Great new reads to please even the pickiest of bookworms.
Jill Johnson | Allen & Unwin, $37
Inspired by her Māori heritage and her degree in landscape design, the now UK-based author’s plant-based crime thriller follows reclusive botanist Professor Eustacia Rose, who turns sleuth when her Hampstead Heath neighbour is abducted, and is drawn into a world of intrigue where people are as toxic as the plants she studies. With easily one of the most intriguing and unconventional book characters of recent times, this is a beautifully researched and compelling read.
Philippa Gregory | HarperCollins, $40
From multi-million bestselling historical novelist Philippa Gregory comes what’s being touted as the remarkable culmination of her life’s work, a “landmark work of feminist non-fiction that radically redefines our understanding of the extraordinary roles ordinary women played throughout British history”, from 1066 to modern times. In Normal Women, Gregory draws on an enormous archive of primary and secondary sources to rewrite British history, focusing this time not on queens but everyday women throughout periods of social and cultural transition.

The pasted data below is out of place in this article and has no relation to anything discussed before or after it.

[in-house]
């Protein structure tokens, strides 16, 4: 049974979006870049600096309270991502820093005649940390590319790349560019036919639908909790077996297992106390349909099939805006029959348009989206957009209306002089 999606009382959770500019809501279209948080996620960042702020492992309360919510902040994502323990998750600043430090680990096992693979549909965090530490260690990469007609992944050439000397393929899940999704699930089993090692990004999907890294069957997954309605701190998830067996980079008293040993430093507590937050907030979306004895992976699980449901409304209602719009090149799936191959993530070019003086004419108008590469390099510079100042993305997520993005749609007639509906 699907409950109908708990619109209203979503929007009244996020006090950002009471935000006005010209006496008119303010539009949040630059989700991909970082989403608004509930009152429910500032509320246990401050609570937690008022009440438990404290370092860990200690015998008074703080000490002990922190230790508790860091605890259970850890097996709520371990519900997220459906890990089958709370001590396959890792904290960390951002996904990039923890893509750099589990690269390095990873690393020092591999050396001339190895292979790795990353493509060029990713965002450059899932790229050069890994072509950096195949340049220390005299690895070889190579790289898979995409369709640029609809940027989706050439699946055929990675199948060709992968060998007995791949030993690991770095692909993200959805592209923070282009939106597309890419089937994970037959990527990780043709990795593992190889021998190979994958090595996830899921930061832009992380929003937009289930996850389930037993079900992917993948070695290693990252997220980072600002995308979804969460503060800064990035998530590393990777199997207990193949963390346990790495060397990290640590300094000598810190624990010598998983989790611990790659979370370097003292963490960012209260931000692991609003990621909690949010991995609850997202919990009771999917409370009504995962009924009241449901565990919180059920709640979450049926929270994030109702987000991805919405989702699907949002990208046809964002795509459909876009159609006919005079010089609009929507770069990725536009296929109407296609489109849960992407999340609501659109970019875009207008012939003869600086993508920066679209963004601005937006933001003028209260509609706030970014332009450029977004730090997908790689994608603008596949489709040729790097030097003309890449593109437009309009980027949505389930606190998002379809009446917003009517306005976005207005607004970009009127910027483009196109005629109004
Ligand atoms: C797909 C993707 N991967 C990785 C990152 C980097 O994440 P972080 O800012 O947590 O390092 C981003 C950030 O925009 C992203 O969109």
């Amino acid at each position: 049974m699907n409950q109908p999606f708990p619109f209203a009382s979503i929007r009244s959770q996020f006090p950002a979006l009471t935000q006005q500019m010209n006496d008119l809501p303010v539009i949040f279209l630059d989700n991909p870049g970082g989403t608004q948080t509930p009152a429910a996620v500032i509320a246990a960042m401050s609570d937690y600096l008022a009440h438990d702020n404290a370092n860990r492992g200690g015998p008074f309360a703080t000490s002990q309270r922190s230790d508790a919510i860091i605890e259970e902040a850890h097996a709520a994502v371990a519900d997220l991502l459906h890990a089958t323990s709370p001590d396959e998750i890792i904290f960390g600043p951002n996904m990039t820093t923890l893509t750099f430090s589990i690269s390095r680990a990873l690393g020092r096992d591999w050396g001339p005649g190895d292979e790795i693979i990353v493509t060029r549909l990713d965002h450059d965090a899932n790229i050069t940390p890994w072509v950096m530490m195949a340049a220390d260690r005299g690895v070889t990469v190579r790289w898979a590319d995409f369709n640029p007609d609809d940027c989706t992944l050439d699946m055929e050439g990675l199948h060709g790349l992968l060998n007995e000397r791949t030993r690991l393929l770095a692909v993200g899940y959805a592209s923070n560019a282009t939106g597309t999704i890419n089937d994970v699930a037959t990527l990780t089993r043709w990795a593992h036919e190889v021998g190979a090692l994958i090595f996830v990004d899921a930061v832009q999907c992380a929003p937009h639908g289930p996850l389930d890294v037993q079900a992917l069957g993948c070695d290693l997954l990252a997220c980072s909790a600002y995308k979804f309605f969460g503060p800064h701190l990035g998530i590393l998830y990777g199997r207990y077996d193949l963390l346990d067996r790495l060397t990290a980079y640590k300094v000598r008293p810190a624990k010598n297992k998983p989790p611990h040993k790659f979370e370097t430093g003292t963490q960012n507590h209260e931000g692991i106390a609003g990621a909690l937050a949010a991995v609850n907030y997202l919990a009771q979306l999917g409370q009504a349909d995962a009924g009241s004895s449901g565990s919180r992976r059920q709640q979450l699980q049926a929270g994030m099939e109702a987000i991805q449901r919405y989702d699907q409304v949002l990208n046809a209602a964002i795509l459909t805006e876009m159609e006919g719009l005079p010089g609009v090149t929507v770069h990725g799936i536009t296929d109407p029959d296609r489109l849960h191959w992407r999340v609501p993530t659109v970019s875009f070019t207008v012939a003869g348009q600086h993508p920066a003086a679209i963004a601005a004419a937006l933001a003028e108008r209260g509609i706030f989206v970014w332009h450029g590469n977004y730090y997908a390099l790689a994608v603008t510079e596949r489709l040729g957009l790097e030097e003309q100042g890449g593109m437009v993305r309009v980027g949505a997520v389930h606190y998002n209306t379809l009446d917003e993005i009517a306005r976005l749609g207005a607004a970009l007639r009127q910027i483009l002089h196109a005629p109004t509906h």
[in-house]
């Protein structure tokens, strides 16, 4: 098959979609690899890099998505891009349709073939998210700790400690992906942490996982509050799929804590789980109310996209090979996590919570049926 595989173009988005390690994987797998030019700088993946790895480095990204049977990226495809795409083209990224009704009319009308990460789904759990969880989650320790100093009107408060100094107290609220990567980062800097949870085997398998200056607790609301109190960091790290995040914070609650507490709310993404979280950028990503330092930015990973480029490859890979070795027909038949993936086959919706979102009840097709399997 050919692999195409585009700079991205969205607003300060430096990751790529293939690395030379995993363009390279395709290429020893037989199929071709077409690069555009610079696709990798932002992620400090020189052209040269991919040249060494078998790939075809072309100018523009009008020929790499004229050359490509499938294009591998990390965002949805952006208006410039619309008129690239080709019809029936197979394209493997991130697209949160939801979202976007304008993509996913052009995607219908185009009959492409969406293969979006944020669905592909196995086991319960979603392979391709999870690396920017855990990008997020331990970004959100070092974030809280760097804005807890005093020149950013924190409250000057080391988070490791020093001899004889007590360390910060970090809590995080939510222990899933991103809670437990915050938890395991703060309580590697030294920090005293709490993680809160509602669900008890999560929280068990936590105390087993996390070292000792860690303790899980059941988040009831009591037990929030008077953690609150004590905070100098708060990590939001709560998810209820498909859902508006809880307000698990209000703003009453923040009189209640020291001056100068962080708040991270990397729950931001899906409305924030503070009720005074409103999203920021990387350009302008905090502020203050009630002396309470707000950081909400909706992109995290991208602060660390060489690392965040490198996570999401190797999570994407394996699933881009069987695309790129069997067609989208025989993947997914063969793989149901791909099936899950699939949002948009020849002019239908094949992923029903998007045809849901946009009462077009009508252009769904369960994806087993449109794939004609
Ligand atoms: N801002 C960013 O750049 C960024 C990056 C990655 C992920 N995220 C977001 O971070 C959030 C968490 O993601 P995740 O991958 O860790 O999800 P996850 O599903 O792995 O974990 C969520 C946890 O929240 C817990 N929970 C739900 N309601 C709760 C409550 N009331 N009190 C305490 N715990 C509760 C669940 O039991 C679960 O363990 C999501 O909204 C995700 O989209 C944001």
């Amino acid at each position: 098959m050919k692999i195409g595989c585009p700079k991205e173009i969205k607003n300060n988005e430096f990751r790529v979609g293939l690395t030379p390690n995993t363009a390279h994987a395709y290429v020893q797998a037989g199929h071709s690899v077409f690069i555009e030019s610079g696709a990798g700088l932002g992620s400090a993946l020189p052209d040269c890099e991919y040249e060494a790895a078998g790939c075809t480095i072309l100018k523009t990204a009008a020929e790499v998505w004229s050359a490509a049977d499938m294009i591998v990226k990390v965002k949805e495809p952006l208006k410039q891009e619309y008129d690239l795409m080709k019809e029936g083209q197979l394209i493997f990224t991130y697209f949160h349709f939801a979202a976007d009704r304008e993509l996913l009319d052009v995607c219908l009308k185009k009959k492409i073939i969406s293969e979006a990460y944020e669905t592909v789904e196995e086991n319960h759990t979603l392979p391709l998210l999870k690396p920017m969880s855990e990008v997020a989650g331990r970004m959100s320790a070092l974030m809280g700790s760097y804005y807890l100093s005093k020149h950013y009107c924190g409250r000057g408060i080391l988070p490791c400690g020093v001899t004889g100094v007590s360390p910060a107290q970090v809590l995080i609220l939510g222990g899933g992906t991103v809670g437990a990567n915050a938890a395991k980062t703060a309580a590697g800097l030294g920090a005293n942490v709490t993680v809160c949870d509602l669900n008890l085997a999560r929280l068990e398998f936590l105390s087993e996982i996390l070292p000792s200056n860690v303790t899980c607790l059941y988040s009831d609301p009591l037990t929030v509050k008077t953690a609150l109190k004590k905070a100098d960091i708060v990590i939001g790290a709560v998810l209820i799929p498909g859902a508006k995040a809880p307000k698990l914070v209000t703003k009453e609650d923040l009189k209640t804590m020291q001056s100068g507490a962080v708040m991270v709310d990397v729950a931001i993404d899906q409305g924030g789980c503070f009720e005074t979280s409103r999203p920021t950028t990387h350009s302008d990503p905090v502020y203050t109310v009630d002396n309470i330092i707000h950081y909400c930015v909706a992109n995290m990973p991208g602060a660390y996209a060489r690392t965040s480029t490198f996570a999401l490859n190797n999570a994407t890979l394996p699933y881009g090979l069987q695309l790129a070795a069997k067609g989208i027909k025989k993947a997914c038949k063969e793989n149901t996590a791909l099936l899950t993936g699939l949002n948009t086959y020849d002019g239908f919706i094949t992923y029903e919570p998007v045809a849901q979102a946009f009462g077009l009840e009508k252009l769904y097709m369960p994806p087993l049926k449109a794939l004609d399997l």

Ruth Shaw | Allen & Unwin, $39
Dogs of all shapes and sizes visit Ruth Shaw’s “three wee bookshops” in Manapōuri in the far south. Local dogs, holiday house dogs, travelling dogs… Many have great stories, be they funny, sad, strange, bemusing, quirky or sweet. From the bestselling author of The Bookseller at the End of the World comes this charming collection of canine-inspired stories, with German shepherd Hunza – who worked with troubled teens alongside Ruth when she was a youth worker – starring throughout.
His Favourite Graves
Paul Cleave | Upstart Press, $38
From internationally bestselling, multi award-winning Christchurch-based writer Paul Cleave comes his twelfth book, His Favourite Graves. Desperate for reward money – and to rescue his marriage – an embattled small-town sheriff takes incalculable risks to find a missing boy. An edge-of-your-seat, twisted and twisty thriller from New Zealand’s ‘King of Crime’.